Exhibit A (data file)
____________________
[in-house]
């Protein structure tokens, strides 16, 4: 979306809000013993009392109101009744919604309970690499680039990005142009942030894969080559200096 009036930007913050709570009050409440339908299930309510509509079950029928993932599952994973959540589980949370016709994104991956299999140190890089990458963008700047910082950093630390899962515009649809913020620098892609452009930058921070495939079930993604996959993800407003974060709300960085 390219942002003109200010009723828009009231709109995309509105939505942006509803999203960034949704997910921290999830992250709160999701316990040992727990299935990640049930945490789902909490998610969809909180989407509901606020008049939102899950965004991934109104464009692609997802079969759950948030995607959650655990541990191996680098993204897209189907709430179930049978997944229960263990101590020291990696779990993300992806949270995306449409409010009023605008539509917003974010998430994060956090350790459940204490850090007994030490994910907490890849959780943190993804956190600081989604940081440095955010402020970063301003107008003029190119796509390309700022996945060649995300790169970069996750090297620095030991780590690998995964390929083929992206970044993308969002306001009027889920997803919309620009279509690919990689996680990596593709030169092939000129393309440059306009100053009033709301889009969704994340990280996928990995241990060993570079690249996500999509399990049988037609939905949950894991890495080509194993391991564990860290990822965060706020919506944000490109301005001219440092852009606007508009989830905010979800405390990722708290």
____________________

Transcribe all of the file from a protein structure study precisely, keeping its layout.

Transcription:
[in-house]
């Protein structure tokens, strides 16, 4: 979306809000013993009392109101009744919604309970690499680039990005142009942030894969080559200096 009036930007913050709570009050409440339908299930309510509509079950029928993932599952994973959540589980949370016709994104991956299999140190890089990458963008700047910082950093630390899962515009649809913020620098892609452009930058921070495939079930993604996959993800407003974060709300960085 390219942002003109200010009723828009009231709109995309509105939505942006509803999203960034949704997910921290999830992250709160999701316990040992727990299935990640049930945490789902909490998610969809909180989407509901606020008049939102899950965004991934109104464009692609997802079969759950948030995607959650655990541990191996680098993204897209189907709430179930049978997944229960263990101590020291990696779990993300992806949270995306449409409010009023605008539509917003974010998430994060956090350790459940204490850090007994030490994910907490890849959780943190993804956190600081989604940081440095955010402020970063301003107008003029190119796509390309700022996945060649995300790169970069996750090297620095030991780590690998995964390929083929992206970044993308969002306001009027889920997803919309620009279509690919990689996680990596593709030169092939000129393309440059306009100053009033709301889009969704994340990280996928990995241990060993570079690249996500999509399990049988037609939905949950894991890495080509194993391991564990860290990822965060706020919506944000490109301005001219440092852009606007508009989830905010979800405390990722708290």